How to recover from a hacking attack

There's nothing like a good backup in a time of crisis. Sadly, however, it's something you only ever appreciate after the fact. If you have serious reason to believe you have a malware infection that has subverted your defences, it may be time to do something drastic.

Before re-installing the system from scratch or rolling back Windows to a time before the infection, you need to make sure your data is safe. Luckily, Linux can read the same filesystem formats as Windows, which means booting a live CD version of Linux will grant you access to the data stored on an infected Windows computer.

Ubuntu live

On another computer, download a Linux distribution ISO file and burn it to a bootable DVD. The download page for the current Ubuntu distribution even shows you how to burn the ISO to a disk or to a USB memory stick.

We'll use this distribution as an example. Once you have Ubuntu on a bootable disk or memory stick, running it is as simple as rebooting and making sure the BIOS boot order puts the DVD or USB controller before the hard disk. When Ubuntu loads, click 'Try Ubuntu' and the desktop will appear.

You can access the hard disk by clicking 'Places' in the menu at the top. If you can't identify your hard disk in the list, select 'Computer' to access a list of drives. The resulting window lets you navigate the file-system, including the parts usually locked by a running Windows system. Once you're happy that you can find your data, you can insert a new USB stick, double-click it on the desktop to open it, then drag and drop your files onto it.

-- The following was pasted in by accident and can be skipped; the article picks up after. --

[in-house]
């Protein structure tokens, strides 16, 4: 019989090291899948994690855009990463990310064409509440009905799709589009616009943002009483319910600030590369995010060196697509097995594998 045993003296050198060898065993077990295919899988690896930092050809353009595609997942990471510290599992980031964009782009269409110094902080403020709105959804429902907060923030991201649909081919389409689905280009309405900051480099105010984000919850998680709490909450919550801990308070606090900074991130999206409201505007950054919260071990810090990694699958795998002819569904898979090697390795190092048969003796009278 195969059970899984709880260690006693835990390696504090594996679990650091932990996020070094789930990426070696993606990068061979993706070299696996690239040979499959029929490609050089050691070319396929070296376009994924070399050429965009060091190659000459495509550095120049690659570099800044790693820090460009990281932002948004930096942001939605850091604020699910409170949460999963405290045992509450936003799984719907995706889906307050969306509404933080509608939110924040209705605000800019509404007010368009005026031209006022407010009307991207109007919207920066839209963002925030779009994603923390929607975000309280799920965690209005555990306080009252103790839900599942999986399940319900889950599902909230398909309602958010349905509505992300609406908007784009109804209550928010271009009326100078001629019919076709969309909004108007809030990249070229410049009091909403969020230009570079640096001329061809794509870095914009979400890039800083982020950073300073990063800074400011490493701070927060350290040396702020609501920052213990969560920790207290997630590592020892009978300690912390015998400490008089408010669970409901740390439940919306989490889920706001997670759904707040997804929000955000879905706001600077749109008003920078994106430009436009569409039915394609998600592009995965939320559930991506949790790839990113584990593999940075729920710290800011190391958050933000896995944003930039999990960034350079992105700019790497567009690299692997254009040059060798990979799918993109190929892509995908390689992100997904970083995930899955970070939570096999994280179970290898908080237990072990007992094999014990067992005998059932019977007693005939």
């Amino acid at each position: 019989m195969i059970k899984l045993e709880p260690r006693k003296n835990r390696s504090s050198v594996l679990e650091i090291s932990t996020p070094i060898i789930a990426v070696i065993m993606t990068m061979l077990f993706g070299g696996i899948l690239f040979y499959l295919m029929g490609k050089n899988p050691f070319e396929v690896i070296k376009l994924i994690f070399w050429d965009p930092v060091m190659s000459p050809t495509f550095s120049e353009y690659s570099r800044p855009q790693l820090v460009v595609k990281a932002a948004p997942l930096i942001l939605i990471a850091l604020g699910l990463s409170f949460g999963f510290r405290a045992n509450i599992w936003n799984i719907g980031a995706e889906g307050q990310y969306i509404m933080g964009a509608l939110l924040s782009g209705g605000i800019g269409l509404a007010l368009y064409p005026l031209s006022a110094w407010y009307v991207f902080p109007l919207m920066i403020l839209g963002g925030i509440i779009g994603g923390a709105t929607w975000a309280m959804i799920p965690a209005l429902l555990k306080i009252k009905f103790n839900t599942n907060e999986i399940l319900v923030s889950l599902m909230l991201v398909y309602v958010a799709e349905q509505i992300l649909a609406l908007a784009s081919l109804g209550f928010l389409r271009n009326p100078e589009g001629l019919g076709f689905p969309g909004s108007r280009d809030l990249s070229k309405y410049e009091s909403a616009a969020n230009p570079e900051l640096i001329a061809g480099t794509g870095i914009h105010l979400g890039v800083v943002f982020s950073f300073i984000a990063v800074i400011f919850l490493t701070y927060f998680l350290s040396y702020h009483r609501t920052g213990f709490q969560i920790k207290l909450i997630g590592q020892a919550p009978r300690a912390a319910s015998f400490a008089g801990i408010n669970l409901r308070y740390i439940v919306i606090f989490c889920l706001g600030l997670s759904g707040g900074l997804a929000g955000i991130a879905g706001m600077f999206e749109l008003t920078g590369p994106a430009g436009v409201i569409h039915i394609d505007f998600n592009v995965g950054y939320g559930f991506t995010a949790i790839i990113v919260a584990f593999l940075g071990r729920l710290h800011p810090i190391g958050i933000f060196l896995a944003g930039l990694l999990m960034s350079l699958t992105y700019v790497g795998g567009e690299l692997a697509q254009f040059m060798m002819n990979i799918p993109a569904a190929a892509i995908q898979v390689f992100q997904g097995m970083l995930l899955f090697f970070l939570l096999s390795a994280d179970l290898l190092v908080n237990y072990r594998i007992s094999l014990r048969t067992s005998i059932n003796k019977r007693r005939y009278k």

You can also decant data onto a DVD using a program called Brasero. Click 'Applications | Sound and video | Brasero Disk Burner'. Select a data project from the list, then drag your files and folders onto Brasero's interface. Once you're done, insert a blank DVD and click 'Burn'.

Roll back infection

Windows restore

Once you have a copy of your data, you can do one of two things. First, if you believe you have installed a program that has messed up your OS, you can try rolling Windows back to a point before the installation.

Open Control Panel and select 'System and security | Restore your computer to an earlier time'. Click 'Open System Restore' and a wizard appears. Click 'Next' and select the restore point prior to the questionable installation. Click 'Next', then 'Finish'. Click 'Yes' and the restoration begins, after which the machine reboots.

If rolling back Windows doesn't help, it's time to run the manufacturer's initialisation disk to wipe the PC and return it to factory condition.